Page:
Hetzner, for example, obtains 100% of its electricity from hydropower and, in its Finnish data center, also from wind power.
Tip: Real Eco-Electricity
Make sure that the provider names the electricity supplier. Some boast of green electricity, but use providers who only purchase so-called guarantees of origin. These only guarantee that a certain amount of green electricity was produced at an unknown location. The electricity actually supplied may therefore still come from a coal-fired power plant.
A smart further step might be for data centers to make their waste heat available as district heating. This is still in its infancy. Finland started gathering practical experience with this a few years ago. In fact, the Finns used district heating for a long time.
Switch off the Devices
One of the easiest solutions to save energy is to turn off the monitors, or at least manually set them to standby when they are not needed.
Darker content saves power
White content consumes more power because the LEDs are simply not active in black. Although this may sound ridiculous at first glance, keep this in mind when designing your content.
If you use the so-called Dark Mode on smartphones with their OLED screens, the battery will last twice as long at maximum screen brightness. Source How to Geek. To what degree this is transferable to your individual digital signage is something you'll have to decide for yourself. For those who run many screens in bright locations and pay the power bill themselves, darker content noticeably reduces power costs.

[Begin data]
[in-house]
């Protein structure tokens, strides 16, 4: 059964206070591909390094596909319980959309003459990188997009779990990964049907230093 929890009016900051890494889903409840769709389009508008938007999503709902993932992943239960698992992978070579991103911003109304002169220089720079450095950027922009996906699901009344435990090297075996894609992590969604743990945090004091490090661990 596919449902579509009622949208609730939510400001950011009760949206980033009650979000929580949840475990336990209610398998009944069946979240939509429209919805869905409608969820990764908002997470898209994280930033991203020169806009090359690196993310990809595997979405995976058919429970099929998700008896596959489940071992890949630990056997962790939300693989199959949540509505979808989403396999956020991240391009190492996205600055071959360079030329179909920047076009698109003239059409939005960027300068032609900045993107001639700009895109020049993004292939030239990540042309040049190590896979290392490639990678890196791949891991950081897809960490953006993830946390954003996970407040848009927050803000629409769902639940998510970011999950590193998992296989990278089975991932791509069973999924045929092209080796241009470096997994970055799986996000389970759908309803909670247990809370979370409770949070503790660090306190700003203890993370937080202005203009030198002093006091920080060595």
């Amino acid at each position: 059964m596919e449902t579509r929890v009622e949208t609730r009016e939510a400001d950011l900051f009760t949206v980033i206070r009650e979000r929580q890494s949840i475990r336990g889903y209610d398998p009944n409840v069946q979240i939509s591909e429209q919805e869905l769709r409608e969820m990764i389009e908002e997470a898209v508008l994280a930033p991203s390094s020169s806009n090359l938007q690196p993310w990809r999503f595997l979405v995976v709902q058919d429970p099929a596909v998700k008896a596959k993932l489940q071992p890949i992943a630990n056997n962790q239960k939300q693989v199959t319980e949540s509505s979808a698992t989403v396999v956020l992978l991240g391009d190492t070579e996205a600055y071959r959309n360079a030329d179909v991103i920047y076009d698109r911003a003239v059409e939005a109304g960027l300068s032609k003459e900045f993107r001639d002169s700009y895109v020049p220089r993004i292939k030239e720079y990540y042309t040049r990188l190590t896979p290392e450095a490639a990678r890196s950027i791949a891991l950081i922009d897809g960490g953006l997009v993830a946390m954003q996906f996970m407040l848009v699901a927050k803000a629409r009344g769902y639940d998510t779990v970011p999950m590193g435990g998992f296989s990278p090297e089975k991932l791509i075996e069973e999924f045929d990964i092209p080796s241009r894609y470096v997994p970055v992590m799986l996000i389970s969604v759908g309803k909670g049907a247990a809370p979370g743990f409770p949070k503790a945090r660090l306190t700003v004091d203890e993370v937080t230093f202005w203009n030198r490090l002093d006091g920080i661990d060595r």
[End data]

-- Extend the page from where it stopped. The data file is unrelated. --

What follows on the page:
What can Legislators do?
Legislators define the framework within which the economy must operate. Countries compete in this respect. If these framework conditions deteriorate, industry and business will look for other locations. This means that the state loses tax revenue. In addition, still legions of lobbyists come, which make some of it receptive politicians gladly times their view of the things palatable.
The possibilities of the policy of individual countries are limited therefore to promotions, careful sanctions and in co-operation with other countries. However, we can see how difficult it is to reach cross-national consensus at the climate conferences that are held regularly. At the end of each meeting, the participants sell minimal targets that are far below scientific requirements as a great success.
A Note about Feasibility
I am aware that some of the following points are difficult to implement practically for an individual country. However, we are also talking about theoretical possibilities here.